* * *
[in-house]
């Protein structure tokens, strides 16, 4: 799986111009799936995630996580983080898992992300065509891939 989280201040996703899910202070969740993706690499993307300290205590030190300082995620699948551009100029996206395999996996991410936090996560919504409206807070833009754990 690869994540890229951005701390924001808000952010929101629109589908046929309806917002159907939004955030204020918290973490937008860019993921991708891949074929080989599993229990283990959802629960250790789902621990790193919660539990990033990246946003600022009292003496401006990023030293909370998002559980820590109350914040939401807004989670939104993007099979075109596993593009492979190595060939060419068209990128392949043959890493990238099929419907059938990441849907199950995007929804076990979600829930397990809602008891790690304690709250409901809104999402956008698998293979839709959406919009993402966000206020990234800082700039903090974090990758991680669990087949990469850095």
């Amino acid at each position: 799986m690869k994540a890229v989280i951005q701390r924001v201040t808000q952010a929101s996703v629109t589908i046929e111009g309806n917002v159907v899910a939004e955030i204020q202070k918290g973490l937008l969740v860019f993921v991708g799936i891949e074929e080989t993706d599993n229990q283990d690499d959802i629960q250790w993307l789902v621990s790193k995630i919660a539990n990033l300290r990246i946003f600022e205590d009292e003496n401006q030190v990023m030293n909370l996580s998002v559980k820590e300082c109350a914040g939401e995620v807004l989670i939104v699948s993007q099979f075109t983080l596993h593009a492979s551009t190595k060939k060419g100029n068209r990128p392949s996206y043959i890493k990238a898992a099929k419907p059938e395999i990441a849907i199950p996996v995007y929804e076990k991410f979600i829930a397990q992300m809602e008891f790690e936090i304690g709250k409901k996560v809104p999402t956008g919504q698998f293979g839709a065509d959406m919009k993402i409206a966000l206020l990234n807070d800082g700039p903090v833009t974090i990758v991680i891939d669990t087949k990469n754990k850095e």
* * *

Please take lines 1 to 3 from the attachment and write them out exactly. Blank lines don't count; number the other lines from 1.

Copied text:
[in-house]
């Protein structure tokens, strides 16, 4: 799986111009799936995630996580983080898992992300065509891939 989280201040996703899910202070969740993706690499993307300290205590030190300082995620699948551009100029996206395999996996991410936090996560919504409206807070833009754990 690869994540890229951005701390924001808000952010929101629109589908046929309806917002159907939004955030204020918290973490937008860019993921991708891949074929080989599993229990283990959802629960250790789902621990790193919660539990990033990246946003600022009292003496401006990023030293909370998002559980820590109350914040939401807004989670939104993007099979075109596993593009492979190595060939060419068209990128392949043959890493990238099929419907059938990441849907199950995007929804076990979600829930397990809602008891790690304690709250409901809104999402956008698998293979839709959406919009993402966000206020990234800082700039903090974090990758991680669990087949990469850095």
């Amino acid at each position: 799986m690869k994540a890229v989280i951005q701390r924001v201040t808000q952010a929101s996703v629109t589908i046929e111009g309806n917002v159907v899910a939004e955030i204020q202070k918290g973490l937008l969740v860019f993921v991708g799936i891949e074929e080989t993706d599993n229990q283990d690499d959802i629960q250790w993307l789902v621990s790193k995630i919660a539990n990033l300290r990246i946003f600022e205590d009292e003496n401006q030190v990023m030293n909370l996580s998002v559980k820590e300082c109350a914040g939401e995620v807004l989670i939104v699948s993007q099979f075109t983080l596993h593009a492979s551009t190595k060939k060419g100029n068209r990128p392949s996206y043959i890493k990238a898992a099929k419907p059938e395999i990441a849907i199950p996996v995007y929804e076990k991410f979600i829930a397990q992300m809602e008891f790690e936090i304690g709250k409901k996560v809104p999402t956008g919504q698998f293979g839709a065509d959406m919009k993402i409206a966000l206020l990234n807070d800082g700039p903090v833009t974090i990758v991680i891939d669990t087949k990469n754990k850095e």